When discussing challenges to sales success, advice often focuses on pivoting to uncover reasons why the buyer rejected the solution. But, what if the buyer isn’t in the proper state of mind to pivot efficiently? That’s the question J.C. McKisssen introduces in an article for LinkedIn.
What if challenges to sales success are emotional barriers?
“Most sales advice assumes the seller is mentally prepared for the hard parts of the job and that overcoming objections and rejection is simply a matter of shifting tactics,” McKissen writes. “However, mental and emotional tendencies that serve as barriers to our success can make working in sales a lot harder than it looks – and it already looks pretty hard.”
It’s easy, especially in sales, to get wrapped up in your own head. This impedes the ability to overcome obstacles and be resilient. McKissen shares a few very common “barriers” that can limit sellers and prevent them from readjusting their sails after a setback. His advice focuses on how sellers can identify these challenges and adapt.
Identifying the wrong benchmark
Even though we know we shouldn’t, comparing ourselves to others is easy to do. One of the biggest challenges to sales success involves identifying and comparing oneself to a human benchmark. But this other person may not be viewed through a realistic lens, which causes the seller to lose perspective. McKissen cites the “Halo Effect,” which describes the tendency to conflate a positive trait with another. In other words, it can lead a seller to believe if a fellow rep lands a big deal, then their sales strategy is the only way to succeed and must be emulated exactly.
But this is faulty thinking and as McKissen notes, creates a major emotional barrier. “The seller you’re placing a halo on may have been in the right place at the right time, have a prior professional relationship with their buyer, or could be the beneficiary of a host of factors that aren’t clear to anyone on the outside of the deal they just signed,” he writes. By comparing yourself to someone in this way, you create an unhealthy, and often unattainable, expectation.
Instead, look to yourself as a benchmark. He suggests looking at your past self, as well as imagining your future self. What were some of your biggest wins and accomplishments? What do you hope to be your future successes? Rather than looking to others, use these as your benchmark for how you want to sell.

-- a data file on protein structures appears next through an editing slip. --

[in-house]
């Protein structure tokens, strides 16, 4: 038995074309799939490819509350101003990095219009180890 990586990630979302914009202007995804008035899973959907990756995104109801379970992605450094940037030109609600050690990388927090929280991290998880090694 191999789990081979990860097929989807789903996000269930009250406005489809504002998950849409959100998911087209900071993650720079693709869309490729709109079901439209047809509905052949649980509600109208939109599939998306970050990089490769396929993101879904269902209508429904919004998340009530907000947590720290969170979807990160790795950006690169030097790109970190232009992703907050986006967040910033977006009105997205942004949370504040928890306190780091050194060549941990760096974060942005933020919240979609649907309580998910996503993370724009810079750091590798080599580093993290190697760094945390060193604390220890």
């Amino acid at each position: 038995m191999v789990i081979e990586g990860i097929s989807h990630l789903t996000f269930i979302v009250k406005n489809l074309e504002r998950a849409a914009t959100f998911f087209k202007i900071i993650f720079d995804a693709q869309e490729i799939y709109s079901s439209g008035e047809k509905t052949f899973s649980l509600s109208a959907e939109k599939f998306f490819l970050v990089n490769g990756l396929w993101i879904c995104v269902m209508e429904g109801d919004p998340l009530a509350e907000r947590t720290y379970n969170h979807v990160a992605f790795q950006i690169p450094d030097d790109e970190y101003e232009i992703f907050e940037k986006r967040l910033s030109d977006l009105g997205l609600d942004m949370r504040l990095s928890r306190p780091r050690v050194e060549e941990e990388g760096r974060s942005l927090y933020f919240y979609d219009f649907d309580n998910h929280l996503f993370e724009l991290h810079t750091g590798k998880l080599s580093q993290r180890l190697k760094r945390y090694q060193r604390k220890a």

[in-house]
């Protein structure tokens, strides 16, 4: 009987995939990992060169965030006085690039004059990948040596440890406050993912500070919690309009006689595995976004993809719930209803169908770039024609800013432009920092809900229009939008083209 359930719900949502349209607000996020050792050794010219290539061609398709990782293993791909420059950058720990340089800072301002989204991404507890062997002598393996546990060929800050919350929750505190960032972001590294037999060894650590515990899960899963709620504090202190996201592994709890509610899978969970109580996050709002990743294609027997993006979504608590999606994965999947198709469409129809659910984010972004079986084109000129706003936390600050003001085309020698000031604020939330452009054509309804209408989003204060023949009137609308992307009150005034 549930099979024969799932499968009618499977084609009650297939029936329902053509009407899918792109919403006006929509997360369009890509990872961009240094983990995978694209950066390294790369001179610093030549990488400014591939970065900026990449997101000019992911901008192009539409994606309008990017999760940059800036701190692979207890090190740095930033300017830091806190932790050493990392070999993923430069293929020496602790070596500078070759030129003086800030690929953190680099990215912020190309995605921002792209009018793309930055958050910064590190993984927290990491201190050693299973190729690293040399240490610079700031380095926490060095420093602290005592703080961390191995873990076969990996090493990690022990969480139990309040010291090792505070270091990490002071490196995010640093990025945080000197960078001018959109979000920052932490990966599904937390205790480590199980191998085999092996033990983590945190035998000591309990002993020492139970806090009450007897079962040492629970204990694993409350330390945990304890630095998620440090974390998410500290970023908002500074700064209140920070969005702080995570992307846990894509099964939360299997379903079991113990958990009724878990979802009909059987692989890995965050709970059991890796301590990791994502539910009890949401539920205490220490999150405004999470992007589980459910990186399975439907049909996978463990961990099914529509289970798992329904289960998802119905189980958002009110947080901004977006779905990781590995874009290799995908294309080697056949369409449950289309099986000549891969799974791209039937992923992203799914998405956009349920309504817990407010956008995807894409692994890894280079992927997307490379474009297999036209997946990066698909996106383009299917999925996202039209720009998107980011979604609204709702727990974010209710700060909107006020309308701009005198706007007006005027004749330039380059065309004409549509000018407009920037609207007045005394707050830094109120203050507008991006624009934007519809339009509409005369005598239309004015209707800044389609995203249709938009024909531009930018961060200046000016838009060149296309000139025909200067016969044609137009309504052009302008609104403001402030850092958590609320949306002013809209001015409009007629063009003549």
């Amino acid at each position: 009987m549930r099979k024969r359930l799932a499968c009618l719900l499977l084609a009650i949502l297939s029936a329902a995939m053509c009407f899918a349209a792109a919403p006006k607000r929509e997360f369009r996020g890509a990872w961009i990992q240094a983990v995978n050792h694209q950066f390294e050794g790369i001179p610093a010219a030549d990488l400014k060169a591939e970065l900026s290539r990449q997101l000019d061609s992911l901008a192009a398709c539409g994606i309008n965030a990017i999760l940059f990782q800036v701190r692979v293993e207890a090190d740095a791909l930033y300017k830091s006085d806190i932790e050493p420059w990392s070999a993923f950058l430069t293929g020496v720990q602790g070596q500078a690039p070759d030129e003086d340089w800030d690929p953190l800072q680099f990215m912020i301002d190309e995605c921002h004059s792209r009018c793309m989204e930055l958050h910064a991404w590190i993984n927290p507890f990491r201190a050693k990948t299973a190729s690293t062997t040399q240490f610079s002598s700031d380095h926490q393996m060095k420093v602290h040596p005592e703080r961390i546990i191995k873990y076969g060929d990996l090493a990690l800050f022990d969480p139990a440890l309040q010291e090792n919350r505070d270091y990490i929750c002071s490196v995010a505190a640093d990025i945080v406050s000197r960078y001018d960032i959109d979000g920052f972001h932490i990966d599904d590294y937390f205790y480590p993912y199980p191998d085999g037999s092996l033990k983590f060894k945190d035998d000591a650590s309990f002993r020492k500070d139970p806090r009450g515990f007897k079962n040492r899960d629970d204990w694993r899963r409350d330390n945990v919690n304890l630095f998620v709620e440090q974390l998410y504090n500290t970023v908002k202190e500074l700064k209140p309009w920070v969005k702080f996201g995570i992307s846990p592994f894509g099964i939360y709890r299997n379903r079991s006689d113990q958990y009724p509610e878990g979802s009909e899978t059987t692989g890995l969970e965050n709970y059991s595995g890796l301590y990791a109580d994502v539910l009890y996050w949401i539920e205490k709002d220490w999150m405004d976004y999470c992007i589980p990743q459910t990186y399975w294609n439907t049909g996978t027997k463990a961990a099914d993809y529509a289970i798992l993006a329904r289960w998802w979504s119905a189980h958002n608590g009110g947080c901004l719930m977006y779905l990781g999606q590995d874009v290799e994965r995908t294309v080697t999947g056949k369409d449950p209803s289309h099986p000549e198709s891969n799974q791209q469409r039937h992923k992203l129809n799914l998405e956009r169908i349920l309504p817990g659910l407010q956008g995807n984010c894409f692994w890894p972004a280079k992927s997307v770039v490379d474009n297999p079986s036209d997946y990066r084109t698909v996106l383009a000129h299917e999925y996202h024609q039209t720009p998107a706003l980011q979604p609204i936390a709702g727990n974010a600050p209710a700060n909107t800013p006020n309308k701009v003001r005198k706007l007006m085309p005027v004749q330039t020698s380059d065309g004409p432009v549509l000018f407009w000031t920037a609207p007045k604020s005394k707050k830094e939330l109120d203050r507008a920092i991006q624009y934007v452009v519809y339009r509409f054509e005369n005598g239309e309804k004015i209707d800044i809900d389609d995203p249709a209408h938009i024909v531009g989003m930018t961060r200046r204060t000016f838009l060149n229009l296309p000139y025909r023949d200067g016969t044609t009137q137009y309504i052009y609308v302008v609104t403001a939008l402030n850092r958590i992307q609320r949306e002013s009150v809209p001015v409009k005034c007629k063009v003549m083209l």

Another challenge to sales success is being a people pleaser, which can be tricky to avoid as a seller. Reps want to make others happy, whether it’s a prospect, a current client, a manager, or a fellow team member. There’s a fine line between providing satisfaction and having an emotional need to please others at all times.
It can also be hard to tell when you cross that line. According to Salesman.com, the following are common people-pleasing behaviors:
- Staying late to finish up a project their superior should have been handling themselves.
- Sticking around with bad clients because they’re afraid of cutting them loose.
- Avoiding conflict (both with buyers and colleagues).
- Being willing to pass on potential clients to other sales reps.
- Not having healthy boundaries.
Also, as McKissen points out, you lose sight of what selling should be about: providing value. “When sellers focus on making people happy, they lose focus on what really gets a deal done: showing value,” he explains. And buyers need sellers, which, he notes, is sometimes “all about telling the buyer what they need to hear, rather than focusing on pleasing them.”
To overcome this common barrier, listen to this CredTalk minicast from SalesFuel. It discusses how sellers can walk that line between offering value and boosting others’ happiness and avoiding overdoing it.
While we often get advice for overcoming challenges to sales success, rarely does it tackle the emotional barriers that sellers sometimes face. Consider if any of these resonate, and if they do, it’s time to focus inward. You’ll be a stronger seller, both mentally and emotionally, and you’ll be more resilient and adaptable.
Photo by Andrea Piacquadio